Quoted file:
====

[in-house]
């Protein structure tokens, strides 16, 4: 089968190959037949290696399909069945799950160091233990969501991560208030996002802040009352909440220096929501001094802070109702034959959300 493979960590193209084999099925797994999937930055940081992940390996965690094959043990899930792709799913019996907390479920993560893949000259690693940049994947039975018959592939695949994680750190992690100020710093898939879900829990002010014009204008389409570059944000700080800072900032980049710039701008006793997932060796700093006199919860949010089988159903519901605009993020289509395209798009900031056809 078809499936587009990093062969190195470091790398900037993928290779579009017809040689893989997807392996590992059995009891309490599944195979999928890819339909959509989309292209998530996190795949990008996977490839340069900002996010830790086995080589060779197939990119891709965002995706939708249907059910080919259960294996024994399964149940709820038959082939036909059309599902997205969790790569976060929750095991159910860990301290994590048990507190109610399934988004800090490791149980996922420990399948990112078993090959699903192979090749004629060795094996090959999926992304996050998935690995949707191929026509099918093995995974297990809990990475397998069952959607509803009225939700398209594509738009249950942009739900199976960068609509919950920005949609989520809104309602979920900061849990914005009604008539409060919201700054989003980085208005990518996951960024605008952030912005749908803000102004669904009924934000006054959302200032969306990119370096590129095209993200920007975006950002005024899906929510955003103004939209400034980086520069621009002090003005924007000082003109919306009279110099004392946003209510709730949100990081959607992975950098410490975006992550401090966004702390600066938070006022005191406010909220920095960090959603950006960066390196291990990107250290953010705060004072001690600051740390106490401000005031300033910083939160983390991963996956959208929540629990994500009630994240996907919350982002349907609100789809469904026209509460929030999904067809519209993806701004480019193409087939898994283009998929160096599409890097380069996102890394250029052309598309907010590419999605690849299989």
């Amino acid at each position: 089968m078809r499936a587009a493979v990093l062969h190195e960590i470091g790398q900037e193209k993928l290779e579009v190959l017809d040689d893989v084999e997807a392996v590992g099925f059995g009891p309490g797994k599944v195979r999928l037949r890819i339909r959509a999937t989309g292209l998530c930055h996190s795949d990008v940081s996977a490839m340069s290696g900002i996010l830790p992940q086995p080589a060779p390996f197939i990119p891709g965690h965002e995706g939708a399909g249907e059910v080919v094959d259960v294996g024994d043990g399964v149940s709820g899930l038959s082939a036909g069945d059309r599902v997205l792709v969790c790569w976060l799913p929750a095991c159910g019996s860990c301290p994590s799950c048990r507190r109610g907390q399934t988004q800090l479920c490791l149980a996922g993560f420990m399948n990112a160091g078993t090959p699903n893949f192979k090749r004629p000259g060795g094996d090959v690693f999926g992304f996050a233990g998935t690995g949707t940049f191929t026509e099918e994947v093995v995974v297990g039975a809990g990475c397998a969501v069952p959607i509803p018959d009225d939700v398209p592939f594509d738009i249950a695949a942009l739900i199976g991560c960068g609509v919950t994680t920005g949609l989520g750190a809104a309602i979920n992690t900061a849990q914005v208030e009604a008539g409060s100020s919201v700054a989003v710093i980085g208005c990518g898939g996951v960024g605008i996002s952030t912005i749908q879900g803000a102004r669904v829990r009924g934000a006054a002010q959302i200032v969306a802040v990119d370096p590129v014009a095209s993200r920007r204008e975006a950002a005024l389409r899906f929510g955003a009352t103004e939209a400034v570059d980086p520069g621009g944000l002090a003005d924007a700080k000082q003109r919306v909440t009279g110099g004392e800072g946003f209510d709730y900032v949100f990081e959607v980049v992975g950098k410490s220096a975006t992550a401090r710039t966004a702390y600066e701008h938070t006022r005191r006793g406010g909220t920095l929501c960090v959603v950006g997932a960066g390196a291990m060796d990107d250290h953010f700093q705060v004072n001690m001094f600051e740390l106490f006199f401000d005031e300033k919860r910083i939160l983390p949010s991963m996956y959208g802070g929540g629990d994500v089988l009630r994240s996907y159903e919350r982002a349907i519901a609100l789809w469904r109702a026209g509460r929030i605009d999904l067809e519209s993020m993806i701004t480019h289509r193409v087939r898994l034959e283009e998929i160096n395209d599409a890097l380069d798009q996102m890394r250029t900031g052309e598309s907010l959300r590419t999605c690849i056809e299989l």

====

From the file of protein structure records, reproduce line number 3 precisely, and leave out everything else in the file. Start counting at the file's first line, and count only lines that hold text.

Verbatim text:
């Amino acid at each position: 089968m078809r499936a587009a493979v990093l062969h190195e960590i470091g790398q900037e193209k993928l290779e579009v190959l017809d040689d893989v084999e997807a392996v590992g099925f059995g009891p309490g797994k599944v195979r999928l037949r890819i339909r959509a999937t989309g292209l998530c930055h996190s795949d990008v940081s996977a490839m340069s290696g900002i996010l830790p992940q086995p080589a060779p390996f197939i990119p891709g965690h965002e995706g939708a399909g249907e059910v080919v094959d259960v294996g024994d043990g399964v149940s709820g899930l038959s082939a036909g069945d059309r599902v997205l792709v969790c790569w976060l799913p929750a095991c159910g019996s860990c301290p994590s799950c048990r507190r109610g907390q399934t988004q800090l479920c490791l149980a996922g993560f420990m399948n990112a160091g078993t090959p699903n893949f192979k090749r004629p000259g060795g094996d090959v690693f999926g992304f996050a233990g998935t690995g949707t940049f191929t026509e099918e994947v093995v995974v297990g039975a809990g990475c397998a969501v069952p959607i509803p018959d009225d939700v398209p592939f594509d738009i249950a695949a942009l739900i199976g991560c960068g609509v919950t994680t920005g949609l989520g750190a809104a309602i979920n992690t900061a849990q914005v208030e009604a008539g409060s100020s919201v700054a989003v710093i980085g208005c990518g898939g996951v960024g605008i996002s952030t912005i749908q879900g803000a102004r669904v829990r009924g934000a006054a002010q959302i200032v969306a802040v990119d370096p590129v014009a095209s993200r920007r204008e975006a950002a005024l389409r899906f929510g955003a009352t103004e939209a400034v570059d980086p520069g621009g944000l002090a003005d924007a700080k000082q003109r919306v909440t009279g110099g004392e800072g946003f209510d709730y900032v949100f990081e959607v980049v992975g950098k410490s220096a975006t992550a401090r710039t966004a702390y600066e701008h938070t006022r005191r006793g406010g909220t920095l929501c960090v959603v950006g997932a960066g390196a291990m060796d990107d250290h953010f700093q705060v004072n001690m001094f600051e740390l106490f006199f401000d005031e300033k919860r910083i939160l983390p949010s991963m996956y959208g802070g929540g629990d994500v089988l009630r994240s996907y159903e919350r982002a349907i519901a609100l789809w469904r109702a026209g509460r929030i605009d999904l067809e519209s993020m993806i701004t480019h289509r193409v087939r898994l034959e283009e998929i160096n395209d599409a890097l380069d798009q996102m890394r250029t900031g052309e598309s907010l959300r590419t999605c690849i056809e299989l």